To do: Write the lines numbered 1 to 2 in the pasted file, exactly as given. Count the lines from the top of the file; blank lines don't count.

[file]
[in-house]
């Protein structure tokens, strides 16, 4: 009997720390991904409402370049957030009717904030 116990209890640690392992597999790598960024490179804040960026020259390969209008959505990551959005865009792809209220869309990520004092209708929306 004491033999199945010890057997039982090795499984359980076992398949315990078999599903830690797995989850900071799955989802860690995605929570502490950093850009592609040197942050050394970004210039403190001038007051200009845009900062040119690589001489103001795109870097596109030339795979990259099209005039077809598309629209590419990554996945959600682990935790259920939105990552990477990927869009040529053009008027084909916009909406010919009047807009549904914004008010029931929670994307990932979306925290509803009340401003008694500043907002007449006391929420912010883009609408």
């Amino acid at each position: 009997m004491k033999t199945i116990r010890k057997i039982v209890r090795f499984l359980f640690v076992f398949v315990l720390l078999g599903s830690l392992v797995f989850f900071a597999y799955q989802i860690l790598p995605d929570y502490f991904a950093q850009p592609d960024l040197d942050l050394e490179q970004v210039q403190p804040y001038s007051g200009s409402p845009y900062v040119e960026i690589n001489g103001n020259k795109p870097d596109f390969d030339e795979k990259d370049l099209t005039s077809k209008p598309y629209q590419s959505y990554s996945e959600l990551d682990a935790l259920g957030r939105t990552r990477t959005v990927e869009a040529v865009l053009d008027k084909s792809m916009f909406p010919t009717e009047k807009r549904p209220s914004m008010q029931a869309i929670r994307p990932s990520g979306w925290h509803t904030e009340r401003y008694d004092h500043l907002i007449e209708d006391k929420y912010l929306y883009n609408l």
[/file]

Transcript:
[in-house]
């Protein structure tokens, strides 16, 4: 009997720390991904409402370049957030009717904030 116990209890640690392992597999790598960024490179804040960026020259390969209008959505990551959005865009792809209220869309990520004092209708929306 004491033999199945010890057997039982090795499984359980076992398949315990078999599903830690797995989850900071799955989802860690995605929570502490950093850009592609040197942050050394970004210039403190001038007051200009845009900062040119690589001489103001795109870097596109030339795979990259099209005039077809598309629209590419990554996945959600682990935790259920939105990552990477990927869009040529053009008027084909916009909406010919009047807009549904914004008010029931929670994307990932979306925290509803009340401003008694500043907002007449006391929420912010883009609408």